The mainly watercolour illustrations complement but never overwhelm the poetry allowing the words to speak for themselves.
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Interestingly one of the contributors to the above has a brand new collection of his own:
I’m a Little Alien
James Carter
Frances Lincoln Children’s Books pbk
Cleverly arranged, the almost fifty poems herein take readers out into space for encounters with robots, aliens, rockets, the moon, stars and planets and back to earth to meet all manner of creatures large and small as well as other representatives of the natural world and much more, from hats and shoes to mums and friends.
A fun-filled little book to have on hand in infant classrooms and at home, for those odd moments when only a poem will do and it’s a great opportunity to begin to listen to the voice of an individual poet.
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So too, though for a slightly older audience, is the first solo collection from performance poet James Coelho
Werewolf Club Rules
Frances Lincoln Children’s Books pbk
Coelho takes the familiar primary school world and turns it into a place to generate a love of language and a delight in words for their own sake as he presents poems centering on teachers and lessons, pupils, parents and the numerous other items and small events that comprise the school day from getting there to going home. A few are very short – just three or four lines, others such as If all the world were paper, considerably longer and one or two such as Weights on a pole need to be seen on the page but I think it fair to say that all are best served by reading them aloud and there’s not a single dud among them.
The sensations brought out by Halloween’s crumble, the stifling of a child’s creativity in An A* from Miss Coo, the sights, sounds and speed of Skateboarding
are just some of the delights to savour in this exciting debut collection. If the poet continues thus, I can envisage his books becoming firm favourites alongside those of Michael Rosen, Kit Wright, Roger McGough, John Agard and Allan Ahlberg.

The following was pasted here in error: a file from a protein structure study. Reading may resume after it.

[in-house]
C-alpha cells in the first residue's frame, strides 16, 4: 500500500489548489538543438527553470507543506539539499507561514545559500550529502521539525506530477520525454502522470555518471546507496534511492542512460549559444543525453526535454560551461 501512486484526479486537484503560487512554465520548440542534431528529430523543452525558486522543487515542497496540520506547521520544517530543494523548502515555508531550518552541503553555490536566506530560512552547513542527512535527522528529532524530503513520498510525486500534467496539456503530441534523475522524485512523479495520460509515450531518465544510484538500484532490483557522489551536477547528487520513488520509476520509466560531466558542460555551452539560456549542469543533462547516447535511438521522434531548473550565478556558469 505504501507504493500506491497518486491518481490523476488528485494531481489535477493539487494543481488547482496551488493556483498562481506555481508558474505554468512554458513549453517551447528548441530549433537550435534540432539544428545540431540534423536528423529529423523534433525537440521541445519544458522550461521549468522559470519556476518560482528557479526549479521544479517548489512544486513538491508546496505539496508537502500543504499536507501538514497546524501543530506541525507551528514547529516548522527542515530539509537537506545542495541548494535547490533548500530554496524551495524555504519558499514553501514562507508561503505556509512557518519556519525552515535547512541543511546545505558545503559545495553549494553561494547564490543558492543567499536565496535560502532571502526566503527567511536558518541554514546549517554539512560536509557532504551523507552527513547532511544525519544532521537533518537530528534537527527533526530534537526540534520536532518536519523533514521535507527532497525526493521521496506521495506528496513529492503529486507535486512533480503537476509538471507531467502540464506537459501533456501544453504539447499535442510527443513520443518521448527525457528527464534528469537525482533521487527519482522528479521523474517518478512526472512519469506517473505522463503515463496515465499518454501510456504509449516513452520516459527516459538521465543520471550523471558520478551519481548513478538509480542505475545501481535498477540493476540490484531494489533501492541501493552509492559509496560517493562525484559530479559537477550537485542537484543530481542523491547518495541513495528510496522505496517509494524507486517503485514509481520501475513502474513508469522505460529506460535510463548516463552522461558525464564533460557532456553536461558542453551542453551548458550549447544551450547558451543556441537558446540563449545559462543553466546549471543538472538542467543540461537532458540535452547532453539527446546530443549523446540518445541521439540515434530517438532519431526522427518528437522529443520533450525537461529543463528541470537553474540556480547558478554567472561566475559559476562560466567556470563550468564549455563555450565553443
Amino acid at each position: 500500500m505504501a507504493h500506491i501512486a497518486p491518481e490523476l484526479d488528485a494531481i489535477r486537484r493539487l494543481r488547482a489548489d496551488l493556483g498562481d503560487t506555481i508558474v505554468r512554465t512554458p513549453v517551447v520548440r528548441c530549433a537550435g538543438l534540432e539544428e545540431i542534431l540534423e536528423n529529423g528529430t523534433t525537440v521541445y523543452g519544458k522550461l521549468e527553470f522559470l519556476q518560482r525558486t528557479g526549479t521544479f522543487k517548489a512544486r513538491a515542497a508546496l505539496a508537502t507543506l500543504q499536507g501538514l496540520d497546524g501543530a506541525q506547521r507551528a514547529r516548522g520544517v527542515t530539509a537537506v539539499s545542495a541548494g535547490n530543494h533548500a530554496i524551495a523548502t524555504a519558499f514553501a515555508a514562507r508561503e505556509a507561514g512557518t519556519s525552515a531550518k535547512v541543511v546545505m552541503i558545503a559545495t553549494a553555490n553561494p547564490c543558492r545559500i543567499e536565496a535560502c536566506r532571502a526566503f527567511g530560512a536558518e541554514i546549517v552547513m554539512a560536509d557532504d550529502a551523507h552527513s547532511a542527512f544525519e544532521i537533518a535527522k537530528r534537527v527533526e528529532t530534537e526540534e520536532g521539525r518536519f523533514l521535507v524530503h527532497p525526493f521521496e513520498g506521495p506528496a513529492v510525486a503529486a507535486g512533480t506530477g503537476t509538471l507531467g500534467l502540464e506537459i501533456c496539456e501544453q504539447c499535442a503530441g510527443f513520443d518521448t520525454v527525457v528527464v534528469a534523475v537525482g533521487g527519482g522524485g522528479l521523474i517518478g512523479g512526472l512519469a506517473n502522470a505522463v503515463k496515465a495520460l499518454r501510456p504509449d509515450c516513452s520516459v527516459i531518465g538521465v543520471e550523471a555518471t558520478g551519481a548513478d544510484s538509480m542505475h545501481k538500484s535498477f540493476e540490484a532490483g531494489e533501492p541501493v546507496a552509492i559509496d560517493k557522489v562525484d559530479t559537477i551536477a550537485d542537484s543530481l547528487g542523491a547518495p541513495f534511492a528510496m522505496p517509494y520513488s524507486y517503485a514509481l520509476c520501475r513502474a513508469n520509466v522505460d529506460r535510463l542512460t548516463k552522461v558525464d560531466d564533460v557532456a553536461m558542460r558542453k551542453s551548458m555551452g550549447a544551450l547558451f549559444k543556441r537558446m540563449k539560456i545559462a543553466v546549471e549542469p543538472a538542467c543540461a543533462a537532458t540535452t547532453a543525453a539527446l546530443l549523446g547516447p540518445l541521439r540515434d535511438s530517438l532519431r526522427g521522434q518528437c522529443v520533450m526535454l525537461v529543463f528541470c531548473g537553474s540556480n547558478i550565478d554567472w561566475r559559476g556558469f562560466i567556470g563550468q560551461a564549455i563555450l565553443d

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Another book that will foster a love of words and language is:

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A is for Awesome
Dallas Clayton
Walker Books
Though not strictly a poetry book this is a rhyming alphabet packed with alliteration and, as the author/artist says, ‘a book about possibilties’. Thus we have for instance:
C is for CONFIDENT, COOL and COLLECTED
D is for DREAMING things never EXPECTED

It’s also about positiveness
G is For GREATNESS You’re Well on Your Way, L is for Living Life up to its fullest,
P is For PASSION PURSUING what’s Right

Others I really like are:
I is IMAGINE IDEAS all your own
K is for KIDS being Kids (that’s the coolest)
Q is For QUIET to Escape From the Madness
R is For READING But Also For Radness
V is For VALUES And Keeping Them True
W is For WISDOM Both Spoken and Written

Many of the items representing each letter not the ordinary, run-of-the-mill objects found in alphabet books, indeed some had me puzzling over them; and there are lots for every letter each depicted in Clayton’s quirky style. This is definitely not a first ABC but one full of talk potential in school or at home.